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Me When I Graduate: Farewell From the Editor

Updated: May 19

(Photo by Sophia Pallozzi)

Dear Reader, 

For those of you who don’t know me, my name is Barb Kay (they/she). By tomorrow, I will have been a senior journalism major and editor-in-chief of the school’s newspaper, The Purchase Phoenix. But tonight, I still am. 

I had written a letter at the end of March, naively thinking that it was only downhill from there. It detailed the experience of having started college online– a dead horse I have no interest in continuing to beat– and the relationships I cultivated through it, and how they’re some I have to this day. The letter mentioned how exciting it was to finally be on campus that year, and it still was. Watching the community come back to life, slowly but surely. The relationships I made and lost, and the education I started to receive in 3-D. 

My very first semester at Purchase I took journalism-1 with Professor Donna Cornachio. Through the screen, her passion was undeniable. And although I had written news articles before, I had a fresh perspective and the incentive to become a journalism major as soon as possible. I began to write for the paper reguarly when I got to campus, and in my second semester on campus, I was an intern for The Phoenix. I covered stories ranging from events and profiles, to protests and rallies. Throughout my journalism career, and for the rest of it, I strive to hold those in power accountable and share information with communities that will serve in their best interests.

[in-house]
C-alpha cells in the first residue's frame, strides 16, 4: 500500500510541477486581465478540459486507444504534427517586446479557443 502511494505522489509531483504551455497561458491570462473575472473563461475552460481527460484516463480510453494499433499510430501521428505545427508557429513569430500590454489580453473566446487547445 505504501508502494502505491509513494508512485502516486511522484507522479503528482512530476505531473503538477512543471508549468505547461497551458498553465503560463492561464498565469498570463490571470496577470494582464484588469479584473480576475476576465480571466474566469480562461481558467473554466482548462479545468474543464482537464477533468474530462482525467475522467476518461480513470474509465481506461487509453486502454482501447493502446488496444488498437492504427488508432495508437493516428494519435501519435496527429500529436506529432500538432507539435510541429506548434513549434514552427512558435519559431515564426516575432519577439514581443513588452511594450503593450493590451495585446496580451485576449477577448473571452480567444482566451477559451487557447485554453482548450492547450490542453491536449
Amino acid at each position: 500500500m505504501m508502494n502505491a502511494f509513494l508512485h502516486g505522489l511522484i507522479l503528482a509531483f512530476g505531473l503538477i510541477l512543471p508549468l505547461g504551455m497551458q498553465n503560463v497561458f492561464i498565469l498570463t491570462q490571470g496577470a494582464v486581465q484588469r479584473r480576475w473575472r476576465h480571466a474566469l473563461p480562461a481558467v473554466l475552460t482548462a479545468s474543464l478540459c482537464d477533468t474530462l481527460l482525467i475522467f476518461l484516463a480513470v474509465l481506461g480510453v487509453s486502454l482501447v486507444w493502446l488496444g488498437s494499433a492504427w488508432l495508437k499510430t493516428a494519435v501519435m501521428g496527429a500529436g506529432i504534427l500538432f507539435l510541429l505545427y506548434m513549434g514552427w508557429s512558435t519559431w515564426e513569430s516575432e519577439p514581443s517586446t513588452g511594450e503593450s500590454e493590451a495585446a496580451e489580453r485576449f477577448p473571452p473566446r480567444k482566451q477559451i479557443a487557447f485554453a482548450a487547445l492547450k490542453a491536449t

The following year, I was managing editor, with Leah Dwyer, class of 2023, as editor-in-chief. She taught me what it means to lead with empathy and an open mind and heart. I had never been a joiner before– I was never a part of a team, let alone leading one. Yet,it felt so natural. Communication came as easily as dedication for everyone. And when my mental health deteriorated, I was hospitalized during winter break of 2023 for contemplating ending my life and began treatment to better understand what was going on. I was sure I wasn’t going to return to Purchase, and then I remembered The Phoenix. Those Tuesday night meetings kept me grounded and reminded me that the world is bigger than the warped one in my head. 

When I became editor-in-chief, Jenn Ward became managing editor. They say great minds think alike, but so do kind hearts. We took turns being the voice of reason and carried the weight for each other when the going got too tough. We drank a whole mess of raspberry iced tea while we wrote and edited story after story. Jenn is hands down one of the most talented and dedicated people I’ve ever met, and I’m forever grateful to call her my friend. I have not a single doubt that she’ll lead with dignity next year, with the ever so kind and strong willed Arlenis Marmolejos at her side. 

Without them, and our incredible team of reporters, I don’t know what I would’ve done the past two weeks. On May 2, pro-Palestinian protestors built an encampment on the quad. And while they were peaceful, the encampment was violently raided by police. We watched our friends, classmates, neighbors, and professors be brutalized. And our team instantaneously began to record, document, and interview. Without having to say it, we established a buddy system. We looked out for each other.